NEWS
March 17, 1991 | By Joe Ferry, Special to The Inquirer
The parents group whose complaints prompted a state investigation of the Cheltenham School District's gifted-education program is upset because it won't have a say in writing a corrective action plan. Michael Bomstein, president of the Cheltenham Chapter of the Pennsylvania Association for Gifted Education (PAGE), said district officials had refused the group's offer of help to draft a plan that would bring the district in compliance with state guidelines. Bomstein said Thursday that Superintendent Dr. Charles Stefanski "has made it clear that we are being disinvited from the process.
NEWS
January 4, 2005
Gifted education essential for future leadership I was thrilled to see the Dec. 29 commentary by Kim Maguire on the merits of gifted education and the consequences of failing to nurture students who are smart but come from poor families ("Nurture gifted students' growth"). I am a retired school principal who not only took my master's degree in gifted education, but I personally was a recipient of its benefits. I came from two illiterate parents. Had it not been for Girls' High in Philadelphia, which at the time had the gifted program for girls, I would have had a totally different life.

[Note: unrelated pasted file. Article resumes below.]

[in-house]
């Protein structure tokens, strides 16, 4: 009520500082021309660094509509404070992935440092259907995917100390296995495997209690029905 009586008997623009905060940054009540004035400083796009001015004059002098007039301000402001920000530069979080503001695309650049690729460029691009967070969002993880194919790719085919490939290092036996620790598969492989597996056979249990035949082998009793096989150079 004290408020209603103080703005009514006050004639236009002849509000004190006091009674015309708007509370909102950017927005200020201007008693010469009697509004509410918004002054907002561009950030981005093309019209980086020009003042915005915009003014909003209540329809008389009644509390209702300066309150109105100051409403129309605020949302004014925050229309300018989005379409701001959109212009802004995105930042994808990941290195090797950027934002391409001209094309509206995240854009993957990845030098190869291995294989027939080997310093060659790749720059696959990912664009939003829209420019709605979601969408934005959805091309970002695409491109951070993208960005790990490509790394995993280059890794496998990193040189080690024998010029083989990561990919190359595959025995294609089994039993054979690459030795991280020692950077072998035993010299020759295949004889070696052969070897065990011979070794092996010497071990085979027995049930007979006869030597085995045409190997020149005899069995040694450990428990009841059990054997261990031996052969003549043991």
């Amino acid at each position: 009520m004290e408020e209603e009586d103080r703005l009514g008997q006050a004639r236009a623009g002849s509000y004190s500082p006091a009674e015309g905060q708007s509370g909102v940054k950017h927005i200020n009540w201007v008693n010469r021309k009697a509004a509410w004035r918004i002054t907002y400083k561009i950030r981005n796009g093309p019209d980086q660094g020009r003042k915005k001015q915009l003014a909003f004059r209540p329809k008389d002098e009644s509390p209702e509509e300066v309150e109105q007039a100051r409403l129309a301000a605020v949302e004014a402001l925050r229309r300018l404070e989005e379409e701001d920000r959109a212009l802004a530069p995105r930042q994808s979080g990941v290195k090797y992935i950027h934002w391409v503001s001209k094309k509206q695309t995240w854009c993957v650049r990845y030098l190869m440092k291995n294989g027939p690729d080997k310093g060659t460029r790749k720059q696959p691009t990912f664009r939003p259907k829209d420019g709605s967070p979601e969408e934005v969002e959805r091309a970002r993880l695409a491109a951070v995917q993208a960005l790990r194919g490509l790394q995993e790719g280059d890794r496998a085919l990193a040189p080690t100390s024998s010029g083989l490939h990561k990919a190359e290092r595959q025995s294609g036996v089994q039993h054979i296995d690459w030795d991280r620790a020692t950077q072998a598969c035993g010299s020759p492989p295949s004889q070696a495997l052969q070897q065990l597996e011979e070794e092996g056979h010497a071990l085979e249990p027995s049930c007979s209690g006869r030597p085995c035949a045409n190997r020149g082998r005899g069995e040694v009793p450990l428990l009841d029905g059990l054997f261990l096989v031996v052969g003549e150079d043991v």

NEWS
February 7, 1997 | By Todd Bishop, INQUIRER CORRESPONDENT
Parents received assurances from administrators this week that the Council Rock School District's gifted education program is not in danger. But students and parents remain worried about a report that could determine the future of the program. "Why is it that everything good in this district gets challenged?" asked Holland resident Susan Tucker, one of more than 200 people gathered for a special meeting Wednesday night at Richboro Junior High School. The district has assembled a committee at the request of the school board to seek potential "efficiencies" in gifted services for grades seven through 12. The committee plans to report to the school board in March.
NEWS
May 28, 2004 | By Connie Langland INQUIRER STAFF WRITER
Every spring, Ed Stevens watches his academically talented sons waste valuable classroom time as their teachers drill slower learners for the important PSSA state tests. "High learners are being held down," said Stevens, whose two children attend schools in the Tredyffrin/Easttown district in Chester County. "They're not getting what they need to grow. " With public schools across the region focused on aiding struggling students to meet federal mandates, many area parents believe their gifted and talented children are being shortchanged.
NEWS
August 9, 1990 | By Kristin E. Holmes, Inquirer Staff Writer
For parent Beverly Segal, the Cheltenham School District's gifted education program had both good parts and bad parts. The good part was that her 12-year-old son, David, who will be starting the seventh grade in September, was feeling better about himself. For a couple of hours during the week, he and other gifted students were pulled out of their classrooms to learn about classical literature. The bad part was that after those scant few hours, he returned to his class and "the same old dittos," Segal said.